With regard to your request for analysis, there is plenty of evidence of spambots active here, and those attempting to be active here. We have been manually been blocking these for years, and this is to stop having to do this manually. This proposal does not change what we are blocking, to that there is no change, it is the processing from manual to automated. This becomes about ensuring that the filters are targeted appropriately, and tuned appropriately for their use, and to agreed measures, some here are close though would need tuning to go the next steps. I linked to some of those active blocking filters at Meta, which would be similar, though not exact that were performing well on 700+ wikis covered by global abuse filters.  — billinghurst sDrewth 14:27, 15 February 2020 (UTC)

Suggested guidance followed at #Draft of operational guidance for use of blocking by abuse filters. Feel welcome to make suggestions, or asked for clarifications to be made.  — billinghurst sDrewth 14:31, 15 February 2020 (UTC)
@Billinghurst: As I indicated previously, if you are seeking broad community consensus for site-wide changes, you need to transfer these discussions to the village pump. AN is a place for requesting administrator assistance, not a place for building community consensus, and having this discussion here instead of there is out of order. GMGtalk 14:34, 15 February 2020 (UTC)
When I scanned the referenced discussion, it read as a proposal with votes. You mention "general agreement" a few lines in, but the title "Time for abuse filters to block" I read literally. If you want to discount that discussion as no evidence of consensus, that's fine.
However in line with GMG's point, the history here is (1) run a proposal for "general agreement" that people vote on, (2) run a proposal to "implement" that is laid out as a vote, (3) run a proposal for "we would need to demonstrate a consensus of the community", which this presumably is not.
That's 2 votes more than we actually need and seems exhausting for the limited numbers of volunteers that will be interested and know what we are talking about. -- (talk) 20:09, 15 February 2020 (UTC)

Fæ, I wrote the following to the subject line "Time_for_abuse_filters_to_block_(temporary_and_permanent)"

Hi. To me we have some persistent LTAs and enough spambots getting caught against filters, that I think that it is time that we consider the ability to apply blocks with spam filters, either short term application or permanent. The blocking ability is now in place in numbers of wikis, and has been for a number of years and it is not seen as problematic or out of control. If we did go down the path, we would want to look at some concepts and practice around what would, and how would we apply temporary or permanent blocks, though as we already have a good blocking policy and application of that, then it is not about novel concepts of why we are blocking. If there is a general feeling of agreement, then I will put forward a more specific plan. …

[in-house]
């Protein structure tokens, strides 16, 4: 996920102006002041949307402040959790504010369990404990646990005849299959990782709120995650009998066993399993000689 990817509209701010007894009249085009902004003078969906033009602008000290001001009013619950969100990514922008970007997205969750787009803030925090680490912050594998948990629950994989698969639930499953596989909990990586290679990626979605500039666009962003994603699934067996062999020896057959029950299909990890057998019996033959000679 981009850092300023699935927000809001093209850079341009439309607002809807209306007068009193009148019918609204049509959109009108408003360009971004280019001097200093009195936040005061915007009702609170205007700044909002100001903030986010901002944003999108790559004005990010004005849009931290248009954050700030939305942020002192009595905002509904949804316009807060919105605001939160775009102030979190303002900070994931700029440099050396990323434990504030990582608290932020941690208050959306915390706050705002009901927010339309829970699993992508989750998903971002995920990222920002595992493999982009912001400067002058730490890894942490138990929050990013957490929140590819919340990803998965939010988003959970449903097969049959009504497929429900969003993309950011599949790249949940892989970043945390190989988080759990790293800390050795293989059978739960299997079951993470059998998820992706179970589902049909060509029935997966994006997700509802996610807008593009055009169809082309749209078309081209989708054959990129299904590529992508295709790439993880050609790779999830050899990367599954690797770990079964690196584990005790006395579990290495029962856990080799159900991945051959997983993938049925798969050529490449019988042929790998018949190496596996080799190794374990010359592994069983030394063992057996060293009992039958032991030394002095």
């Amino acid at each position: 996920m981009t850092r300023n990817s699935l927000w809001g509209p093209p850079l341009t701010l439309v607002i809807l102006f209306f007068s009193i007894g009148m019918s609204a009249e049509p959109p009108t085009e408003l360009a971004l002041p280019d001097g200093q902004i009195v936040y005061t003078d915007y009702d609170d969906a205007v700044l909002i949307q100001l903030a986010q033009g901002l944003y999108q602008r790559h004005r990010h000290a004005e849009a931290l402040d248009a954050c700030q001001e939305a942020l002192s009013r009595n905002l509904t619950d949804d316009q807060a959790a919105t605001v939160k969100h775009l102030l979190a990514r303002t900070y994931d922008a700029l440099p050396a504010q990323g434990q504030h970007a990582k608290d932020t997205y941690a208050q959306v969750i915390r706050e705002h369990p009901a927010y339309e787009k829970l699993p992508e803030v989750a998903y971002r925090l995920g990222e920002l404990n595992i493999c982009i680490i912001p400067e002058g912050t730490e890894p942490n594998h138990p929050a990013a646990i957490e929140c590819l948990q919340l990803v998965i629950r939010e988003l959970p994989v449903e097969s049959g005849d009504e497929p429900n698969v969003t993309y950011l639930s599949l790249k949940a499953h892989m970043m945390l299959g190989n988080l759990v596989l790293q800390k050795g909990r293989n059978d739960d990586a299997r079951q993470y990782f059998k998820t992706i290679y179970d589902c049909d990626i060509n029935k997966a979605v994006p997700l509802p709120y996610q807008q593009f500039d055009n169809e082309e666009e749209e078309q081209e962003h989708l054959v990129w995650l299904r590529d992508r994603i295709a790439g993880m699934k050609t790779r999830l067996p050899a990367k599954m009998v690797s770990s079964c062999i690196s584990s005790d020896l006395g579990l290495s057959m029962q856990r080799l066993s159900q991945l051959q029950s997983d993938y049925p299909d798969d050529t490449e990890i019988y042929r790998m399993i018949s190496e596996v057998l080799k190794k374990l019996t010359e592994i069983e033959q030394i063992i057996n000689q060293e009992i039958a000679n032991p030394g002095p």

So please don't selectively quote or misrepresent what has been said. I said that I would come forward with a proposal, and I have done so. I did not call for votes, and no body counted votes, they expressed opinions as guidance to my opening statement. I would also like to address the contradiction in some of the argument. It is indicated that this is a limited scope argument for a limited set of people interested and knowing about what we are talking. Yet also argued that the conversation should be at another forum where it would be of less interest and less relevance and small knowledge base, so how does that work? This is an administrator only action, and there are numbers of administrators who keep away from the area, so how is that going to progress in a more inexperienced forum.  — billinghurst sDrewth 10:08, 16 February 2020 (UTC)

The contributors affected by this change are not limited to administrators. It is weird to limit the discussion or consensus to those in the sysop group, when it is everyone that will be affected by it. From what you are saying here, I don't understand why you are replying to me, because I am not an administrator, so by the logic above, I have no say here on what happens. -- (talk) 13:09, 16 February 2020 (UTC)
Pictogram voting info.svg Info Comment made before the move from COM:AN -- (talk) 20:02, 16 February 2020 (UTC)
Pictogram voting comment.svg Comment Hard to reply to this. I think the time period should be reduced to 1 hour, that's typically enough for a human to look at it. In my experience even humans have a hard time correctly identifying abuse. Also, these automated blocks should virtually always be partial blocks: user talk should never be blocked, unless user talk page abuse is specifically the target of the filter. I've experienced more than once the situation where I got blocked on a site by some automated process and as a result I also couldn't complain about my block, because I was blocked! And of course, how do we decide what kind of thing will be eligible for an automatic block? - Alexis Jazz ping plz 12:36, 18 February 2020 (UTC)
@Alexis Jazz: To my best knowledge, abuse filters can't partially block users, but blocking talk page access can be modified. I think talk page access should never be blocked using abuse filter.
We will most probably hide these filters so that people won't be able to bypass them. That's especially needed for LTAs. When we're sure that the filter is working properly, an administrator can bring it up on administrators' noticeboard. If there is at least one support and no oppose or there is general consensus, we can enable the blocking feature. These blocks should surely be monitored routinely. I can't think of any other proper way, because logs and code of a hidden filter is not available to non-admins. Maybe we should create an "edit filter managers" user group here as well so that skilled non-admins can work on filters too. Ahmadtalk 15:42, 18 February 2020 (UTC)